Words & selections by Balearic Mike.
This wonderful new – old – LP arrived this week…
Penguin Café – A Matter Of Life … 2021 – Erased Tapes 2022
Originally released – minus the ‘2021’ bit – back in 2011, this was the first proper album from Arthur Jeffes` Penguin Cafe, but it was only available on CD. Thankfully those nice people at Erased Tapes have now decided to give it a proper – and by that, I mean vinyl – release.
It’s not just the title that has had a makeover though. The LP contains the track Harry Piers, a beautiful piece of music that Arthur originally wrote to perform at his father Simon Jeffes` memorial service in 1998. In a sense it might be where the idea for Penguin Café germinated. Arthur’s updated and re-recorded the track for this version of the album, reflecting the way that the song has evolved through the process of playing it live over the subsequent decades.
For those of you not quite sure what’s going on here, Penguin Café are a band formed by Arthur Jeffes with the intention of performing the music of his father, Simon Jeffes, founder of Penguin Café Orchestra. Over time this idea evolved, with Arthur and the band now composing original material in a similar vein to the original PCO. I’m glad we’ve cleared that up.
The entire LP is a totally beautiful collection of music, and I have no idea why I haven’t bought it before – I guess the clue is in the format. I’ve seen Penguin Cafe a couple of times live, and loved them instantly, first at the RNCM in Manchester, on their initial tour, and then at a beautiful church in Hove a few years ago. But it wasn’t until the last 2 albums, and their excellent collaborative 12” with Cornelius, that I started buying their records. I’ve rectified that now, and I’m very pleased that I have.
As well as the aforementioned Harry Piers, they’ve beautifully reimagined the old Penguin Café Orchestra track, Paul’s Dance, as The Fox And The Leopard, and on Side 2 the woozy and wonderous 9 minute epic that is From A Blue Temple is my current favorite – but the whole LP is just lovely.
Treat yourself, go on, you’re worth it.
A brilliant, and slightly Balearic, re-edit that is now over 2 decades old …
Lemon Jelly – Soft / Rock – Self Released 2001
I can still remember the day this was released; it caused a minor stampede from Vinyl Exchange to Piccadilly Records, over the road on Oldham Street. It might have been Danny Webb who mentioned it, or perhaps Phillipa gave Kath the nod that something a bit special had turned up, and probably wouldn’t still be in stock after lunch time. I think Ade was the first, then one by one, as a member of the VX staff played their new copy on the shop deck, another member of staff said, “I’m just nipping out” and sprinted over the road to buy one.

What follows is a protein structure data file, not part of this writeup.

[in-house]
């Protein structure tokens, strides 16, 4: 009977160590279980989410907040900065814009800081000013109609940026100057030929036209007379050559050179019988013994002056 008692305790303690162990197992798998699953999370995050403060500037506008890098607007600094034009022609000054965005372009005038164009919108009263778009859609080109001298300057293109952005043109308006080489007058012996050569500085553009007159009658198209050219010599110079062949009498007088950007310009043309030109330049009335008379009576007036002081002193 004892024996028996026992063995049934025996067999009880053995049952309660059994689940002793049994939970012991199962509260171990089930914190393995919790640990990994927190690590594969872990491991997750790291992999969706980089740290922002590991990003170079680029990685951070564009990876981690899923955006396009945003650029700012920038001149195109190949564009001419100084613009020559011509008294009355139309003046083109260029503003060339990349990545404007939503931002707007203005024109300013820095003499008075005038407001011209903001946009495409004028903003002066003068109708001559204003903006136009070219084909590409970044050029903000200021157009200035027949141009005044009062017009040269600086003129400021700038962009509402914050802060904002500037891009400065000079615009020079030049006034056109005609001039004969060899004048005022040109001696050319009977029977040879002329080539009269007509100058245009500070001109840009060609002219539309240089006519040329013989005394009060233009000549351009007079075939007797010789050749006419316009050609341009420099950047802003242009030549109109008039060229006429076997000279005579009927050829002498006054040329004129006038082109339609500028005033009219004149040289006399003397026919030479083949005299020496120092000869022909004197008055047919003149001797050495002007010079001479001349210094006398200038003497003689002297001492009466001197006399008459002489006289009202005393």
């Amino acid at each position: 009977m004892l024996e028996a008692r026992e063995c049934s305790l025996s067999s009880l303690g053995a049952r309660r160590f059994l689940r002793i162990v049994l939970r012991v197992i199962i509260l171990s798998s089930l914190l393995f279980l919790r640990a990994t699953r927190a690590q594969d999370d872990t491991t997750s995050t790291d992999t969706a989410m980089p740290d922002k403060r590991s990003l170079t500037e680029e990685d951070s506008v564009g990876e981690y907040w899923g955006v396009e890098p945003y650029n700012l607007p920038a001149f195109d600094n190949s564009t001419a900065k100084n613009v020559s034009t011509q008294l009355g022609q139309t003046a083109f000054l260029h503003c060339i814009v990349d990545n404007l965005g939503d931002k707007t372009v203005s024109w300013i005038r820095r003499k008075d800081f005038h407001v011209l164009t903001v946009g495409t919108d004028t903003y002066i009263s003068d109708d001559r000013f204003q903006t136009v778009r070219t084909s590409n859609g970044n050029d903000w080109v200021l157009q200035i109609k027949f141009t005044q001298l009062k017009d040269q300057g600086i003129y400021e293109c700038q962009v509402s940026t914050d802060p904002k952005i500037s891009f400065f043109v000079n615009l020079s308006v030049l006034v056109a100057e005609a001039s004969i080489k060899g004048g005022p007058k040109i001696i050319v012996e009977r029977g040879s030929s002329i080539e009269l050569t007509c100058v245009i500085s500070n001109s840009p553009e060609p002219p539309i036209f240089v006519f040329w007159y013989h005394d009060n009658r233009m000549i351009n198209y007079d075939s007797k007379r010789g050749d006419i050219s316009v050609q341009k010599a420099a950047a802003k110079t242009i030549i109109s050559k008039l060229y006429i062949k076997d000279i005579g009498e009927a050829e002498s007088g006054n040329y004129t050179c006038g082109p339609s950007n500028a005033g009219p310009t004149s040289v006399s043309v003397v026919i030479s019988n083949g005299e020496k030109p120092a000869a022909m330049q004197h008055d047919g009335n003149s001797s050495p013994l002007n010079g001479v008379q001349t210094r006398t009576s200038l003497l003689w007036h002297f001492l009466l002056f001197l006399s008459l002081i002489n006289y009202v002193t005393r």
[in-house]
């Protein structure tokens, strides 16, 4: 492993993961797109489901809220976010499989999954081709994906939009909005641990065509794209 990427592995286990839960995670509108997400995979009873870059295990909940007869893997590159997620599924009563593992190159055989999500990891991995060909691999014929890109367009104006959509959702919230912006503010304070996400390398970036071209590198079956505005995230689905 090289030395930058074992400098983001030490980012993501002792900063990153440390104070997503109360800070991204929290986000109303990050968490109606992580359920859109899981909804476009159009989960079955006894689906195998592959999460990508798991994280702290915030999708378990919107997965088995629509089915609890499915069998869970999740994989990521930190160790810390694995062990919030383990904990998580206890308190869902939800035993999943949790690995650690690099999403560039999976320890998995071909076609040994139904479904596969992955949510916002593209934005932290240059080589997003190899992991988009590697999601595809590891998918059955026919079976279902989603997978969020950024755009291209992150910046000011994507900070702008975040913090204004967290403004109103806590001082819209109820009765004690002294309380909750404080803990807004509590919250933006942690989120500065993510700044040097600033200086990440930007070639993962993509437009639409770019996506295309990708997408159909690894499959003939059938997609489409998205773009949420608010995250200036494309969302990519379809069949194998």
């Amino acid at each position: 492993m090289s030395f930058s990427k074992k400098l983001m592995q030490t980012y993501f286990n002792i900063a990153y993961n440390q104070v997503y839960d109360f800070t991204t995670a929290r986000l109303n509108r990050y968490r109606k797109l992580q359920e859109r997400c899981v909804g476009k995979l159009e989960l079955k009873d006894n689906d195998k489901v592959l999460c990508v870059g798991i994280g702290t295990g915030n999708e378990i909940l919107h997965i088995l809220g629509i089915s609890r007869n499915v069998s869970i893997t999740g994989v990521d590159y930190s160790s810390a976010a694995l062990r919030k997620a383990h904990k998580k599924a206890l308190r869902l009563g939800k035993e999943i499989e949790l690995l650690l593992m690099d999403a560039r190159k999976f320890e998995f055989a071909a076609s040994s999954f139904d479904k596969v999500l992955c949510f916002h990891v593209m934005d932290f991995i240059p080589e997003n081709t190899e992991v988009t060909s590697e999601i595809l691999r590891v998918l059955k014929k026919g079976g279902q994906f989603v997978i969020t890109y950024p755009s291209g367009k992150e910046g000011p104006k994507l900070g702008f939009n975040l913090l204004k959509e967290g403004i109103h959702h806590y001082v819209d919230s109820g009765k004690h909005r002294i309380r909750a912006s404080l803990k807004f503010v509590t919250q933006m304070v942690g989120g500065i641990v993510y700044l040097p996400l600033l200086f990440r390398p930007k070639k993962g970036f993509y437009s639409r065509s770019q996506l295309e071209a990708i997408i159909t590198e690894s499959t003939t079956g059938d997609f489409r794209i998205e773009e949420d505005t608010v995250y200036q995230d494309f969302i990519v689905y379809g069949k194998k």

If you are sadly unaware of what this record is, let me get you up to speed. It’s basically two very clever re-edits. The side with “Soft” written on it is the real gem for me, but we’ll come back to that. The flipside, “Rock” is a re-edit of the Black Crows` cover of Otis Redding`s Hard To Handle, and rather jolly in a noisy, guitar riffing and break-beat kind of way. In “Soft”, though, what you have is one of the simplest and most basic edits that I’ve ever heard, and therein lies its genius. Taking Chicago’s classic, If You Leave Me Now, and just looping and looping it, allowing the chorus to break out for just long enough to go back into the lopped refrain. I have to admit to liking the Chicago record anyway. Maybe if you don’t, then this doesn’t work for you, but it’s really beautiful and simple and became an instant favourite with the Manchester music family across lots of crews…and look at how bloody ace it looks. It must have cost a fucking fortune to make. Each coloured vinyl copy comes housed in a sleeve made from a pair of Levi’s jeans, and they all have a flavoured condom inserted into the pocket. I made sure mine was a chocolate flavoured one. I sometimes wonder if it’s retained its flavour after all these years. This was reissued in less elaborate packaging, so not impossible to find, but still a bit pricey. A lovely record.
I’ve been listening to these stunning remixes of one of my favourite bands an awful lot over the last 2 years … a lockdown rediscovery …
Pet Shop Boys – Young Offender (Jam & Spoon Remixes) / Liberation (E-Smoove / Murk Remixes) – Parlophone 1994
I am a HUGE fan of Pet Shop Boys. Some would define their imperial phase as running from the release of Please to the album, Behaviour, but I’d like to make a case for extending it by one to include the wonderful Very. Whether you agree or not, Young Offender was the fourth and final single to be lifted from that LP, and it’s a bit of a strange release. They are two of the finest songs from the album, but given very radical makeovers.
The A-side is actually Liberation, and the E-Smoove Mix does it’s best to turn a beautiful ballad into a club track – complete with rap!!! I mean what? It actually works quite well. The Murk mixes though, are a mess, and I was a big fan of Murk back then.